College of Education offers student teaching abroad program

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    In Italy, the doors to preschools lock immediately at 8 a.m. If parents are late, their child will not be able to attend school that day.

    In February, about 20 university students will student teach abroad and learn about cultural differences in education systems in February 2013.

    Places of study include the Netherlands, Sweden and Switzerland, said Dale Young, director of student teaching and career services and instructor of education.

    The College of Education is a member of the European Teacher Education Network, an exchange program which provides students the opportunity to student teach in another country, Young said.

    “The first two weeks the students observe and the last two weeks they will teach,” said Young.

    Rebecca Maffit, a graduate student earning her master’s degree in special education, traveled with 10 other students to teach at the International School of The Hague in the Netherlands last February.

    “International School of Hague (ISH) is one of the top international schools in the world, so I felt very lucky to witness the teaching methods,” Maffit said.

    Before studying abroad, Maffit had never seen how an international school operated. After her experience, Maffit said she was impressed with the intelligence of the students who attend ISH.

    “The teacher gave complicated math problems for students to solve in their heads, and a few of the students solved the problem in their head before I was even able to solve it,” Maffit said.

    Cynthia Williams, assistant professor of professional practice in the College of Education, said she believes studying abroad should be a requirement for graduation because students need to see how classrooms in the United States compare to international classrooms.

    “All of the students spoke at least two languages fluently, if not three or four. They could not wrap their heads around the fact that I could only speak English and a few words in Spanish,” Maffit said.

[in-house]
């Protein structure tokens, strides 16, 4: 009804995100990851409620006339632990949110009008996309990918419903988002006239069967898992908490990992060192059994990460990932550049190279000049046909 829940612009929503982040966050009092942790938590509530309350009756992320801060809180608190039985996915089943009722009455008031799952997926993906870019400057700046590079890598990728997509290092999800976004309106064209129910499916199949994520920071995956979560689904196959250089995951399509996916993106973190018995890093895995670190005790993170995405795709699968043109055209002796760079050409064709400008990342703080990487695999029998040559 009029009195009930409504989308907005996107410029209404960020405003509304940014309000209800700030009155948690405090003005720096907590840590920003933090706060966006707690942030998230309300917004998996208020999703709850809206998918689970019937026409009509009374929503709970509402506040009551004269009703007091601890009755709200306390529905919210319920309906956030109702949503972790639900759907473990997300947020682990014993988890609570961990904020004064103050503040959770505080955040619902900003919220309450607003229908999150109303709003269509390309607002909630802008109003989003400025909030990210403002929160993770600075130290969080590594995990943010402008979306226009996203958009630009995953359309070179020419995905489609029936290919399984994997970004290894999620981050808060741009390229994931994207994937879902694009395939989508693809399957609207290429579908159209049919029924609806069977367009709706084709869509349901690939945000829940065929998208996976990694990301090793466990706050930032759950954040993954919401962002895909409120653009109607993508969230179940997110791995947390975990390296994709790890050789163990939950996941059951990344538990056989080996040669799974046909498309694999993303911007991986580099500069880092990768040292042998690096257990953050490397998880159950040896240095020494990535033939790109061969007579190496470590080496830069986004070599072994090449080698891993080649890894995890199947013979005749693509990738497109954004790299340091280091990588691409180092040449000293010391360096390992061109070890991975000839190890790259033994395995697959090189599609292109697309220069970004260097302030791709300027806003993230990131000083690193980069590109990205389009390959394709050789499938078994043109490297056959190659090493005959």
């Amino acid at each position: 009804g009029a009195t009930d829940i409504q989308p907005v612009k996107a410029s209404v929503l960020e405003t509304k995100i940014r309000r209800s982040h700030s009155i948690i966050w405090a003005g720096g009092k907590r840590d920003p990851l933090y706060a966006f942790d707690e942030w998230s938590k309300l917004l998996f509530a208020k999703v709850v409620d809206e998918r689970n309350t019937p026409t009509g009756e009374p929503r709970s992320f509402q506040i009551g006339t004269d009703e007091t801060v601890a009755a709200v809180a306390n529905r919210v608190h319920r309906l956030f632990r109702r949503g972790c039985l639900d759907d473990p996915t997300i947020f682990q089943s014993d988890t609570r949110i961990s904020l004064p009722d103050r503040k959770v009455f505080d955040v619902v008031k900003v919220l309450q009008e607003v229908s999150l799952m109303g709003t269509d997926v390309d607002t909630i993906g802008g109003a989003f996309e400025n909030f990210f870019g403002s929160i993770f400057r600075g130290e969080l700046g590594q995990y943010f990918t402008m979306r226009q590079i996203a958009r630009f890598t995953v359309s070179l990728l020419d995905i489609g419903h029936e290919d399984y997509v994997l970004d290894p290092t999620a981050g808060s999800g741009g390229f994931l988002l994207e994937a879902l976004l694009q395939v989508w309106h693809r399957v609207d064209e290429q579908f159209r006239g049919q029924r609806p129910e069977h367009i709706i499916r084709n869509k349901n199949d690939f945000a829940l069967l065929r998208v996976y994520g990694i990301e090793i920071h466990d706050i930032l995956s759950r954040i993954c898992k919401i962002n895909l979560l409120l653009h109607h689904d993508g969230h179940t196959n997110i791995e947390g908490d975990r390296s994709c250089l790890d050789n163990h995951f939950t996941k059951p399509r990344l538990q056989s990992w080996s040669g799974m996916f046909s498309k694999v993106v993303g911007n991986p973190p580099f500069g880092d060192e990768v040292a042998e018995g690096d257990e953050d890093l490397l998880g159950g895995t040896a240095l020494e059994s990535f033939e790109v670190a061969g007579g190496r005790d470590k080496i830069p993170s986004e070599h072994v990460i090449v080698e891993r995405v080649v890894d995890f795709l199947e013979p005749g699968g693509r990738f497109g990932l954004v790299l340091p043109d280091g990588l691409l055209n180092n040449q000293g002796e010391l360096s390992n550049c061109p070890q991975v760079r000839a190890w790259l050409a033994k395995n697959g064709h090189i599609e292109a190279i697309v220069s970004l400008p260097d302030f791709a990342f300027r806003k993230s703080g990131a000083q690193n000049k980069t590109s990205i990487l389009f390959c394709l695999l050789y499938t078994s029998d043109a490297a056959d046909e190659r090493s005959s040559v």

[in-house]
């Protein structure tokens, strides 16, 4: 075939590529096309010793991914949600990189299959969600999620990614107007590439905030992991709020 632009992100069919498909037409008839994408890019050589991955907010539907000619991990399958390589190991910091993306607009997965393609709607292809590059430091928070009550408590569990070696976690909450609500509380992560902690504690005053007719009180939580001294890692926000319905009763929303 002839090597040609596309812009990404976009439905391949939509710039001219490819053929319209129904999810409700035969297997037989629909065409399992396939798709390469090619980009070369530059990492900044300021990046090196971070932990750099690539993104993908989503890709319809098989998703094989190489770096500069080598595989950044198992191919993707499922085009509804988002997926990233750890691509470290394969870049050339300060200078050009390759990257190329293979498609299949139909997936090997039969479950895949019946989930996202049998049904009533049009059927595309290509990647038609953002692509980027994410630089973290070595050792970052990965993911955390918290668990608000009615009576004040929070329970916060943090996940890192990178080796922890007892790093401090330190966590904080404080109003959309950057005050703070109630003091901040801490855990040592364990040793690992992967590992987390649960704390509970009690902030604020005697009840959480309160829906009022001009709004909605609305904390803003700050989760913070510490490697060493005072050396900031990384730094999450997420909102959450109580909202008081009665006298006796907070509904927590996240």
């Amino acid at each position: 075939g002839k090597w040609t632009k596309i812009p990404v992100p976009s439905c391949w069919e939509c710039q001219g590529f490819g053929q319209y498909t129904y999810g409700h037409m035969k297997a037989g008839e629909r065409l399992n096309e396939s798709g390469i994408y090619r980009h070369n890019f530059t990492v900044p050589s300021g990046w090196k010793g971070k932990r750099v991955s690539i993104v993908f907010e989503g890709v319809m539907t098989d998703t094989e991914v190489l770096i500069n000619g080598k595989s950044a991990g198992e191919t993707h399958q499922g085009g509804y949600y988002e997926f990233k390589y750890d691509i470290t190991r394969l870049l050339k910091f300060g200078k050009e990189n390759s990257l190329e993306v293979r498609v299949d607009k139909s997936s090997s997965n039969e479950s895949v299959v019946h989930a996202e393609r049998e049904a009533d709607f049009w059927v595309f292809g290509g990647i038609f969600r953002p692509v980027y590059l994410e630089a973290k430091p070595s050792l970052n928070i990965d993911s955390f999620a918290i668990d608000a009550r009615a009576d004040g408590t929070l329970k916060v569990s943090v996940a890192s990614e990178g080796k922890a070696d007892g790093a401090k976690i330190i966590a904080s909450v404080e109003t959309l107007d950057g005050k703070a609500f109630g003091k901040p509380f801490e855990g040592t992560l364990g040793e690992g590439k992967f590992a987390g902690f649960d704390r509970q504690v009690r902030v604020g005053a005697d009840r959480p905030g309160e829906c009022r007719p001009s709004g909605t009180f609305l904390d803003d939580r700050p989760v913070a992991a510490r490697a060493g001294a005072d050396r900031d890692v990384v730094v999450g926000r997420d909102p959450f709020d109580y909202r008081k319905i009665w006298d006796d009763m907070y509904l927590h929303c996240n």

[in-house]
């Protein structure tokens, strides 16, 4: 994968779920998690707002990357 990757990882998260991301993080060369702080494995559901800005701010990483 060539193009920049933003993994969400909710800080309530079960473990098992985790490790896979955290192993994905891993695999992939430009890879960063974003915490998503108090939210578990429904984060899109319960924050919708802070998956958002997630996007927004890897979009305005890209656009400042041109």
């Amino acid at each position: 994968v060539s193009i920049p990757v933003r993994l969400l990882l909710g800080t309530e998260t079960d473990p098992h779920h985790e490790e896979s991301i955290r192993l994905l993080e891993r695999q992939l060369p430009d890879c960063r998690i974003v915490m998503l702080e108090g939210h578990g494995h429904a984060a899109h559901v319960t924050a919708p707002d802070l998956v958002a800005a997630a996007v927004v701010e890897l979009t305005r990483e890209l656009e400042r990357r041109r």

Another cultural difference is class size.

    “Class size is usually smaller in the United States, while European countries are more functional if they are bigger,” Williams said.

    Students were admitted to the program based on leadership qualities and professor recommendations, Young said.

    “We usually send from 20-40 students, but the highest we sent was 45,” Young said.

    By the time students graduate, about 25 percent of students will have studied abroad at some point during their college experience, said Tracy Williams, associate director of the TCU Center for International Studies.

    Haley Brooks, a senior early childhood education major, will be a part of that 25 percent as she travels to Holland this spring.

    “I hope to learn more about myself through this experience by forcing myself to dive into a completely new world,” Brooks said. “I think you learn the most when you are challenged and I think this experience will challenge me to think more about the world we live [in].”

    Williams said the College of Education offers other study abroad opportunities, including a month-long summer program led by herself and Michelle Bauml, assistant professor of education.

    “I just think going abroad is [an] important lesson for students. They have everything arranged here, but they learn to read a map and learn independence,” Williams said.